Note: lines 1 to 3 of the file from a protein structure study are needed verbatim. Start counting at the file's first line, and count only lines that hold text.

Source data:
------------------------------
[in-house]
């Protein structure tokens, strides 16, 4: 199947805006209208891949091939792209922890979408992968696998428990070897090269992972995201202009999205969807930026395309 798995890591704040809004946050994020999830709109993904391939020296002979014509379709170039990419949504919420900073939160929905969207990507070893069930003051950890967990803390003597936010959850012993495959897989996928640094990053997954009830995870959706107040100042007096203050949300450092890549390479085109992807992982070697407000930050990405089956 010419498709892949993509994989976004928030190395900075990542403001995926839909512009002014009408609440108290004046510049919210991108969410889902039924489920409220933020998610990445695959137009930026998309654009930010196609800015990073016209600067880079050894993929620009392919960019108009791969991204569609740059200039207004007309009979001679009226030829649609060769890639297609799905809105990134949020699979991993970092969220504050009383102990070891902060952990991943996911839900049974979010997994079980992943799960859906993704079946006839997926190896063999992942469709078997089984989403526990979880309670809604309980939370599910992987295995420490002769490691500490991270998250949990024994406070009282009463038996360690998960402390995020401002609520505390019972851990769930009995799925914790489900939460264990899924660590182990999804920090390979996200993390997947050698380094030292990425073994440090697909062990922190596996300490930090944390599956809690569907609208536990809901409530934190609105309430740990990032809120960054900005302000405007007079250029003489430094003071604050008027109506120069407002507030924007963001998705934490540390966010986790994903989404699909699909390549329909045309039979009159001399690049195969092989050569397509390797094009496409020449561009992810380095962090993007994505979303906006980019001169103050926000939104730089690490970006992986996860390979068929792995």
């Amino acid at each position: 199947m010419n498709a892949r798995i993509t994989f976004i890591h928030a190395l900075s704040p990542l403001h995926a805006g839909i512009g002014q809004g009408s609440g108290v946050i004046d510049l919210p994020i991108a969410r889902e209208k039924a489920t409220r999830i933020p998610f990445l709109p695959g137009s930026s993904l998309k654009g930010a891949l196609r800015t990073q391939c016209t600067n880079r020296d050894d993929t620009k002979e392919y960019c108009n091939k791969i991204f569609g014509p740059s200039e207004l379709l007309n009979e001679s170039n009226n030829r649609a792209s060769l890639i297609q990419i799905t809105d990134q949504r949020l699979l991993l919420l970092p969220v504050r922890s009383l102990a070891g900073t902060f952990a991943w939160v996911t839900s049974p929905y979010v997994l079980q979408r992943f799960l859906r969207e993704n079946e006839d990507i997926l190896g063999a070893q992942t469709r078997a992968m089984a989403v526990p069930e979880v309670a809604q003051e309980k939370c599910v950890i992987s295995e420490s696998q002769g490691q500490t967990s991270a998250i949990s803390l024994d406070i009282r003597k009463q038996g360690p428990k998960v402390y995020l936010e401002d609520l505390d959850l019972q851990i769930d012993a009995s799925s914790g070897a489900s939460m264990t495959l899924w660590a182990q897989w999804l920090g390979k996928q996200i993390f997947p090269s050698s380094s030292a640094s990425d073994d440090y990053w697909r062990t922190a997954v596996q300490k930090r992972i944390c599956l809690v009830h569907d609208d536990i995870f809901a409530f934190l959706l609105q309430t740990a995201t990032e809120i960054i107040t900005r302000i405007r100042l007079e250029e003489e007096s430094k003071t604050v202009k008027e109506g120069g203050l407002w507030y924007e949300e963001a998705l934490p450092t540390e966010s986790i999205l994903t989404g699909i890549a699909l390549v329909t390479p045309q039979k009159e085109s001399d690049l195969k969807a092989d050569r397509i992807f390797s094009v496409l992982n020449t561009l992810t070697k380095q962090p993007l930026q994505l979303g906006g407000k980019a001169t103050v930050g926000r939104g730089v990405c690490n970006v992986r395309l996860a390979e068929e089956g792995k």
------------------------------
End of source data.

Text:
[in-house]
């Protein structure tokens, strides 16, 4: 199947805006209208891949091939792209922890979408992968696998428990070897090269992972995201202009999205969807930026395309 798995890591704040809004946050994020999830709109993904391939020296002979014509379709170039990419949504919420900073939160929905969207990507070893069930003051950890967990803390003597936010959850012993495959897989996928640094990053997954009830995870959706107040100042007096203050949300450092890549390479085109992807992982070697407000930050990405089956 010419498709892949993509994989976004928030190395900075990542403001995926839909512009002014009408609440108290004046510049919210991108969410889902039924489920409220933020998610990445695959137009930026998309654009930010196609800015990073016209600067880079050894993929620009392919960019108009791969991204569609740059200039207004007309009979001679009226030829649609060769890639297609799905809105990134949020699979991993970092969220504050009383102990070891902060952990991943996911839900049974979010997994079980992943799960859906993704079946006839997926190896063999992942469709078997089984989403526990979880309670809604309980939370599910992987295995420490002769490691500490991270998250949990024994406070009282009463038996360690998960402390995020401002609520505390019972851990769930009995799925914790489900939460264990899924660590182990999804920090390979996200993390997947050698380094030292990425073994440090697909062990922190596996300490930090944390599956809690569907609208536990809901409530934190609105309430740990990032809120960054900005302000405007007079250029003489430094003071604050008027109506120069407002507030924007963001998705934490540390966010986790994903989404699909699909390549329909045309039979009159001399690049195969092989050569397509390797094009496409020449561009992810380095962090993007994505979303906006980019001169103050926000939104730089690490970006992986996860390979068929792995």
């Amino acid at each position: 199947m010419n498709a892949r798995i993509t994989f976004i890591h928030a190395l900075s704040p990542l403001h995926a805006g839909i512009g002014q809004g009408s609440g108290v946050i004046d510049l919210p994020i991108a969410r889902e209208k039924a489920t409220r999830i933020p998610f990445l709109p695959g137009s930026s993904l998309k654009g930010a891949l196609r800015t990073q391939c016209t600067n880079r020296d050894d993929t620009k002979e392919y960019c108009n091939k791969i991204f569609g014509p740059s200039e207004l379709l007309n009979e001679s170039n009226n030829r649609a792209s060769l890639i297609q990419i799905t809105d990134q949504r949020l699979l991993l919420l970092p969220v504050r922890s009383l102990a070891g900073t902060f952990a991943w939160v996911t839900s049974p929905y979010v997994l079980q979408r992943f799960l859906r969207e993704n079946e006839d990507i997926l190896g063999a070893q992942t469709r078997a992968m089984a989403v526990p069930e979880v309670a809604q003051e309980k939370c599910v950890i992987s295995e420490s696998q002769g490691q500490t967990s991270a998250i949990s803390l024994d406070i009282r003597k009463q038996g360690p428990k998960v402390y995020l936010e401002d609520l505390d959850l019972q851990i769930d012993a009995s799925s914790g070897a489900s939460m264990t495959l899924w660590a182990q897989w999804l920090g390979k996928q996200i993390f997947p090269s050698s380094s030292a640094s990425d073994d440090y990053w697909r062990t922190a997954v596996q300490k930090r992972i944390c599956l809690v009830h569907d609208d536990i995870f809901a409530f934190l959706l609105q309430t740990a995201t990032e809120i960054i107040t900005r302000i405007r100042l007079e250029e003489e007096s430094k003071t604050v202009k008027e109506g120069g203050l407002w507030y924007e949300e963001a998705l934490p450092t540390e966010s986790i999205l994903t989404g699909i890549a699909l390549v329909t390479p045309q039979k009159e085109s001399d690049l195969k969807a092989d050569r397509i992807f390797s094009v496409l992982n020449t561009l992810t070697k380095q962090p993007l930026q994505l979303g906006g407000k980019a001169t103050v930050g926000r939104g730089v990405c690490n970006v992986r395309l996860a390979e068929e089956g792995k």